Northam sets accelerated goals for vaccinations
Henrico/Richmond health director Dr. Danny Avula to be "field general" for state vaccination campaign
In his first COVID-19 news conference of the year, Gov. Ralph Northam said the state is aiming to administer 25,000 COVID vaccine shots per day to Virginians, up from the current 14,000 shots per day. He hopes to get to 50,000 daily vaccinations as soon as possible, although the state is waiting for more doses to arrive from Pfizer Inc. and Moderna.
Currently, only 2,204 people in the state have received two shots and are fully inoculated, according to the Virginia Department of Health’s Jan. 6 vaccination summary. Of 481,550 total COVID-19 vaccine doses received by the state, 116,247 have been administered as of Wednesday.
“I want you to empty those freezers and get shots in arms,” Northam said, addressing health departments, hospitals and long-term care facilities that may be saving doses. The governor said that this needs to stop, or facilities that are not administering all of their doses will receive fewer in future waves of distribution — a “use it or lose it” model, according to a news release from his office. The state is receiving about 110,000 doses per week.
Dr. Danny Avula, the director of Henrico County and Richmond health departments, will oversee the state’s vaccination campaign, Northam announced. “He’s a good man. He knows how to get things done. He will be our field general,” Northam said, coordinating between health departments and districts, health systems and other key players, including the Virginia National Guard. More than 2,000 facilities statewide have signed up to provide vaccinations, Oliver said Wednesday, and Virginians will be able to preregister for vaccines once the state receives more doses.
Some health care providers have needed more guidance, said Secretary of Health and Human Resources Dr. Daniel Carey, especially after vaccinating frontline medical staff in COVID-19 wards. Once that’s been accomplished, some hospitals and health departments have not been sure whether they can use remaining doses to vaccinate people at slightly less risk, such as police officers and EMTs. Carey said that the “shots in arms” directive allows vaccine providers to use their best judgment for their own communities, while continuing to follow the Centers for Disease Control and Prevention and VDH guidelines and priority groups.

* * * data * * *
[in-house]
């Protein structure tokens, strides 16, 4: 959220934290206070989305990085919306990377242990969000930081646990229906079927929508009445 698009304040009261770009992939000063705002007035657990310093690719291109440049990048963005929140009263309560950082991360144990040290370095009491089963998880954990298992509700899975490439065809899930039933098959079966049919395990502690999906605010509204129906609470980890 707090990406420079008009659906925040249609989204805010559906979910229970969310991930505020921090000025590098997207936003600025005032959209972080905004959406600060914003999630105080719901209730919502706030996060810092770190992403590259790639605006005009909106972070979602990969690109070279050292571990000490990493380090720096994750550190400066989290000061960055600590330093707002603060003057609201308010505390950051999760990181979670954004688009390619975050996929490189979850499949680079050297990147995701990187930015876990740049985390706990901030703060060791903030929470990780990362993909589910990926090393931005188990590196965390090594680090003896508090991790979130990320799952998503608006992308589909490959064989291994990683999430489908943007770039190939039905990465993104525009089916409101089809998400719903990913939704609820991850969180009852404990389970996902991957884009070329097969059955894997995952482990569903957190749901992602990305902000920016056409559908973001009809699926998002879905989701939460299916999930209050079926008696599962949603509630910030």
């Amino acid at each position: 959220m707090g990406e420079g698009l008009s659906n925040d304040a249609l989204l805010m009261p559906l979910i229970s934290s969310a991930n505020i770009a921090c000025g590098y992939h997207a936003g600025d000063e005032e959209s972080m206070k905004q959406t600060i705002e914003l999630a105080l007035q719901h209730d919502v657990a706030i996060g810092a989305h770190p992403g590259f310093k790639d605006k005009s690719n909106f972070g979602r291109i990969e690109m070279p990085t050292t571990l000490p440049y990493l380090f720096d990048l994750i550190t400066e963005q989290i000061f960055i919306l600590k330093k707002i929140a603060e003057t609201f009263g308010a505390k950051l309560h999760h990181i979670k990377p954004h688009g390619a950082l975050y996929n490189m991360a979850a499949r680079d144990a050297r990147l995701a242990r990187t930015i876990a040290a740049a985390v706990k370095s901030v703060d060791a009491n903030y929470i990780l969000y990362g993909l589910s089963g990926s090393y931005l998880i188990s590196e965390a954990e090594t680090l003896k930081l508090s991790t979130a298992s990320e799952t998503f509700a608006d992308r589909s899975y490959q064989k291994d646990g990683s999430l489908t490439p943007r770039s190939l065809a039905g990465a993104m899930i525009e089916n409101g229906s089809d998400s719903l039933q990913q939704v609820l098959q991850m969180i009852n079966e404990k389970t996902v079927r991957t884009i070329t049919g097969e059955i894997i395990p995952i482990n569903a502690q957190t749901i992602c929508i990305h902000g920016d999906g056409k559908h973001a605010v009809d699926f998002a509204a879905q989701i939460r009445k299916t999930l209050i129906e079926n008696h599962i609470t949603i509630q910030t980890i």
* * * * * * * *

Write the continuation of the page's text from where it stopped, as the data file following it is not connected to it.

Northam said despite the need for speed, health care facilities should continue to prioritize vulnerable populations: frontline health care providers, employees and residents at long-term care facilities, followed by other essential employees, including 285,000 teachers and child care providers. Grocery workers, postal employees, adults aged 75 and older and other high-risk groups are also included in group B, which numbers about 1.2 million people. Group C, about 2.5 million people, includes construction workers, transportation, food service and utilities, as well as people age 65 and older and others age 16 to 64 who have certain health issues.
More information about scheduling vaccinations, especially for people in Group B, will come out soon, the governor said Wednesday. Vaccinations for that group are expected to start in late January, Northam’s office said in a statement.
Northam said the state will need 17 million doses to give each of Virginia’s 8.5 million residents the two vaccine doses needed for full inoculations, an effort that will take months to achieve, he said. Late last year, Northam and State Health Commissioner Dr. Norman Oliver said they expect the general population to have access to vaccines by June.
COVID-19 case numbers have continued to zoom in Virginia, with a 16.7% seven-day positivity rate as of Wednesday, according to the Virginia Department of Health. The number of COVID-related deaths statewide is now at 5,226 and 377,300 cases have been recorded, while the state is averaging 4,708 new cases a day over the past seven days. Northam mentioned that more than 5,000 new daily cases and 30 deaths were recorded Wednesday.
On Friday, Dr. Anthony Fauci, director of the National Institute of Allergy and Infectious Diseases, will take part in an online event open to the public, Facts & Faith Friday. He will be joined by Northam, Oliver, VCU Massey Cancer Center Director Dr. Robert Winn and other state officials in a discussion about the COVID-19 vaccine. To register for the event, click here.